One colleague remarked that “the problem with most witnesses is that they forget who they are and become someone else on the witness stand.” In response to the unnatural environment that is litigation, many witnesses “morph into something else” by means of the unnatural responses that are   a result of this unnatural environment. Accordingly, a vital part of witness  training  is  to  ensure  that  the witness maintains his or her own innate characteristics that create affinity among others, making a special effort to preserve natural reactions that are charismatic, endearing and positive. The following commandments therefore are applicable:

 

7.       Thou shalt not memorize or rehearse your testimony;

 

8.       Thou shalt testify naturally, only according to  your best current recollection.

 

Holding one’s own, consistency, and coherency are of course key elements in the need for a witness to “cash the checks” written by the lawyer in opening. Establishment of thematic structure that is invariant and reliable regardless of the pressure being exerted in a hostile cross examination is essential to a solid impression of credibility. This “thematic structure” is intended to mean essentially a set of lynchpin, cornerstone, or anchoring concepts that unify, integrate, and summarize a witness’ essential position. Deriving and confirming the substantive content of these concepts requires the knowledge of what is in the case evidence, what the core theory of the case is, and other factors. These considerations lead to the final commandments:

 

    9.      Thou shalt do thy homework;

 

   10.     Thou shalt know thine rights.

 

The “rights” of a witness pertain to various entitlements or privileges – for example the witness needs to learn how to protect his testimony from becoming twisted,  distorted,  mischaracterized,  and even interrupted – as well as the requirements that the witness know what he or she is allowed to do in certain situations – like refusing to answer a question without seeing a supporting document, if necessary. While exemplars are too numerous to list exhaustively at present, the final commandments are, in many instances, the most critical of all.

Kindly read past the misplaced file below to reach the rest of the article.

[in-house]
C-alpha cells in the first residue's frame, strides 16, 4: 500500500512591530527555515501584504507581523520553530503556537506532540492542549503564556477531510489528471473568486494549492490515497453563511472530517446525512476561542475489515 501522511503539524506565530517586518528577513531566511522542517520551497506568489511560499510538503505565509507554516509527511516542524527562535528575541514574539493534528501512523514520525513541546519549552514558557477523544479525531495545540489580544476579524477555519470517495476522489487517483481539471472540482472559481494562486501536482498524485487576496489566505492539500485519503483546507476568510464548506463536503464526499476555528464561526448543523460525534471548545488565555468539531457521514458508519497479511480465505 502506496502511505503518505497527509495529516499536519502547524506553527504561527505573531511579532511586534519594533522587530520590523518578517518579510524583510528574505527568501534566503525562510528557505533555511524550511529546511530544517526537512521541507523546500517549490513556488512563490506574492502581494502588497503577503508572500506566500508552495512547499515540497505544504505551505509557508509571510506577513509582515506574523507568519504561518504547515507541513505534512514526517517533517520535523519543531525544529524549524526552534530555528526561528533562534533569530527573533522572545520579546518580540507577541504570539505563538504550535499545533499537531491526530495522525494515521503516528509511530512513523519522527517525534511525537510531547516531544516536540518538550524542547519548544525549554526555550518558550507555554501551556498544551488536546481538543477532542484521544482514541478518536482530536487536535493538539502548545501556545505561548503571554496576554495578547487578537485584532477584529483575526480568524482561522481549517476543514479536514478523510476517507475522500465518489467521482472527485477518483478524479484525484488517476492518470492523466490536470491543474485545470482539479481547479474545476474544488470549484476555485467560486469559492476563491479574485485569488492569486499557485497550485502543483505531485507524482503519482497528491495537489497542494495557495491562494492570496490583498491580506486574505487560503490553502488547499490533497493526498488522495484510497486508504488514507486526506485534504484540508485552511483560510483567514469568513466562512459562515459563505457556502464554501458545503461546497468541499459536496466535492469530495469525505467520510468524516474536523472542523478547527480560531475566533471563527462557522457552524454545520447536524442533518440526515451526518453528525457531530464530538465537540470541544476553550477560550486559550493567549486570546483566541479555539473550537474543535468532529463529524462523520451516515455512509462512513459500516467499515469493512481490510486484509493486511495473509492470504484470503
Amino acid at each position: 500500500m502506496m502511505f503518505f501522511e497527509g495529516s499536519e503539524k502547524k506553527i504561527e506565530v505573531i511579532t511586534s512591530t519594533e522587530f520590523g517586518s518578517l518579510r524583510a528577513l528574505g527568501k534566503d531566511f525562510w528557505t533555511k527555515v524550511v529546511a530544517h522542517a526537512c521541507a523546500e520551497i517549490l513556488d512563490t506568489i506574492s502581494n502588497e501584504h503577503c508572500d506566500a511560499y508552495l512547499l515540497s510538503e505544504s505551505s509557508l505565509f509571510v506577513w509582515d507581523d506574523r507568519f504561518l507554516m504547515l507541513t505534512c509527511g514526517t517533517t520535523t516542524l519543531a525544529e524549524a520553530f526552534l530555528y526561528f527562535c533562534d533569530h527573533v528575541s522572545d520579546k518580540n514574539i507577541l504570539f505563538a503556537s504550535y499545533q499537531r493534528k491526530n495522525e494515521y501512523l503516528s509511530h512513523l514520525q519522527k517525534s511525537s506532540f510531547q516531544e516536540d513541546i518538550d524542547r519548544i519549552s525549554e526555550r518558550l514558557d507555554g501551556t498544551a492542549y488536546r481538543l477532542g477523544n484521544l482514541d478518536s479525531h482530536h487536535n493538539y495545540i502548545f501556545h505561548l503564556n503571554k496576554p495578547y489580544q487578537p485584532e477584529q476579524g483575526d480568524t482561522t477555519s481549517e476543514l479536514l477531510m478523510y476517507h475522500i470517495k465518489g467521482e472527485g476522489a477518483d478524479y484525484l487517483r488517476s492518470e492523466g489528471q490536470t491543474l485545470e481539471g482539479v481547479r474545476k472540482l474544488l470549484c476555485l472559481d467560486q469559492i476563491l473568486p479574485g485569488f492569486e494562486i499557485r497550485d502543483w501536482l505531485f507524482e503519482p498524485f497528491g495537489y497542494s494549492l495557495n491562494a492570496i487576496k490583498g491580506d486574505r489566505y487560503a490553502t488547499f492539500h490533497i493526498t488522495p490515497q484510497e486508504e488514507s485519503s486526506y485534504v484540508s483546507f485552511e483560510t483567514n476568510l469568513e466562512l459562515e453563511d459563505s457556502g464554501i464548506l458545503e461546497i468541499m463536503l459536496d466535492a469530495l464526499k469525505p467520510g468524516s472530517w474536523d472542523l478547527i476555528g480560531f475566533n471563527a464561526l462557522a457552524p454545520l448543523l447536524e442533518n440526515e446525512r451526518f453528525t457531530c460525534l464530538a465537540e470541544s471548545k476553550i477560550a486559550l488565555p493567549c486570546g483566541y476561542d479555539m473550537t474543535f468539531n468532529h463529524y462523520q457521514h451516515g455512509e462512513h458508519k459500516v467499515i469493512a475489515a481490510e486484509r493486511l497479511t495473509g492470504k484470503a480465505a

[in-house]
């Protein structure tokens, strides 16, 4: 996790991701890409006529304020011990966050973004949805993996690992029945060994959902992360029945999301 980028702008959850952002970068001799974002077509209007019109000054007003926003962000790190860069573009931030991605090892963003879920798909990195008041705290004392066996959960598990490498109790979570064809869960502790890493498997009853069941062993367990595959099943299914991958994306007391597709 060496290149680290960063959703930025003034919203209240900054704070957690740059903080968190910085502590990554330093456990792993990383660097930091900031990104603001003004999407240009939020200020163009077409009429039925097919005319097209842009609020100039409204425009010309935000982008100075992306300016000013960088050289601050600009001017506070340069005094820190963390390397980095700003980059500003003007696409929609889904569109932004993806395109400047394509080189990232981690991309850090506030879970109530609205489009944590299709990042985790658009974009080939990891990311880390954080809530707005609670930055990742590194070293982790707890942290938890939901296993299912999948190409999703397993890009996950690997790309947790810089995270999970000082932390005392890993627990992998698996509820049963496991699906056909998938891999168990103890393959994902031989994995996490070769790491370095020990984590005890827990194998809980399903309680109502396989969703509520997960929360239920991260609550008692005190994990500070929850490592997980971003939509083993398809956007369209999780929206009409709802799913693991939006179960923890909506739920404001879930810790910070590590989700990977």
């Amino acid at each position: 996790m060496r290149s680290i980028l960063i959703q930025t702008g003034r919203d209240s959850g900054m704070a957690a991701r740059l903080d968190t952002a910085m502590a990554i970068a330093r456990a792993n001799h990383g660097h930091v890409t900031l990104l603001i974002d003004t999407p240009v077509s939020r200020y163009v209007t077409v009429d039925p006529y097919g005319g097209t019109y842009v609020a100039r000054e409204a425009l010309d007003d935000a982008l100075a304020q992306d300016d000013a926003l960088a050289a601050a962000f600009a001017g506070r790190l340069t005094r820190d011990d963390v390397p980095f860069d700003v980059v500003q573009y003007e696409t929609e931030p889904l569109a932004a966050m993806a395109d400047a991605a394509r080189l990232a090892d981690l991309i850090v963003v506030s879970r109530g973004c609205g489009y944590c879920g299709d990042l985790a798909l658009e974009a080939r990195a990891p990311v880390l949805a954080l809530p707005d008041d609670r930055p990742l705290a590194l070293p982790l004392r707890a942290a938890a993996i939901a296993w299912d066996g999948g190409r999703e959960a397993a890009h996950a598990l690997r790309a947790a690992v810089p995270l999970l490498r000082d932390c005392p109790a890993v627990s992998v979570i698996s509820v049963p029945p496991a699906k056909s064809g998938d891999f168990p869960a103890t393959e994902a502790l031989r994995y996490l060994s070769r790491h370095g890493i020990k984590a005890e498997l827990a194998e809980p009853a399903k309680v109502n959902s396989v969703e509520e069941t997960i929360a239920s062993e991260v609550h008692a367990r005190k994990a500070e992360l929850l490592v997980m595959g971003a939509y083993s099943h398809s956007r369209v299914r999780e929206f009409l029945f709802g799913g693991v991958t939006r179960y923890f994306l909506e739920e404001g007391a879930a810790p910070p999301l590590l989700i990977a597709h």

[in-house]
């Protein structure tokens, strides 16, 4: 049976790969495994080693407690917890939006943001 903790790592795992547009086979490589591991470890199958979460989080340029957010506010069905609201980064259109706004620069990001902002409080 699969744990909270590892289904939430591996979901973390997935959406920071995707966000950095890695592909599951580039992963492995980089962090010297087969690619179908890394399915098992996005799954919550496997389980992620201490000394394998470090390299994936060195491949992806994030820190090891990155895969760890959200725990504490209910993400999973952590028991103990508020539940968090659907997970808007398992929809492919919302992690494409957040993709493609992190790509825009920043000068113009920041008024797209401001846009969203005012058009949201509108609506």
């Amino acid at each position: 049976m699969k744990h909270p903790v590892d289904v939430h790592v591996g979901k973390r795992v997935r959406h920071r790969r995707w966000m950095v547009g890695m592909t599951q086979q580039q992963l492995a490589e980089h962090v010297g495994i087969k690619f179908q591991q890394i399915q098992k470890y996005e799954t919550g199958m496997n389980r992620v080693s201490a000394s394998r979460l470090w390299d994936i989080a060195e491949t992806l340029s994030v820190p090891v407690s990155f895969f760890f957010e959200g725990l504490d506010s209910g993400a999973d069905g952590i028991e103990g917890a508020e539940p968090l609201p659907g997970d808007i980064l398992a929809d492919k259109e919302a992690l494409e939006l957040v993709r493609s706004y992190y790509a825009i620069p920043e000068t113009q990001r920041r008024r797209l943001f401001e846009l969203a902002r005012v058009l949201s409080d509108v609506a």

Some admonishments are applicable to some environments(e.g., in depositions, do not volunteer information) but not others (in the courtroom, sometimes strategically beneficial information needs to be introduced by a witness or otherwise “inserted” to combat tough cross). Moreover, there are other aspects of witness training that should not be considered as general as a commandment per se, since they are conditional in nature. For example, while witnesses are warned never to get angry, in some instances a “touch of indignance” maybe just the ticket to add necessary dimension of credibility to a certain response.

Conclusions

 

While the awareness of the key tactical value of witness testimony is obviously not a new development, the continued appearance of witness performance that  is sadly lacking  in  credibility  points  to  the  need  for an increased understanding of the flaws in  “status quo” witness preparation procedures. Two principal deficiencies  most  commonly   observed   in witness preparation as typically  implemented are: 1) the omission of structured practice using video feedback, with the recognition that repeated sessions are often required; and, 2) the erroneous assumption that a legal team can effectively incorporate psychological principles of nonverbal communication into witness preparation.

Simple economic analyses of the detrimental impact of substandard witness performance on exposure point to the obvious conclusion that witness training by experienced psychologists can be extremely cost effective. The chief impediment to the use of psychologists in witness training is the apparent belief that incorporation of such expertise within the legal team will end up costing more, and in the short term, that analysis is correct. However, in the longer term, the decision not to use such expertise frequently has far more expensive results, once mediation, settlement, and jury awards have been taken into account.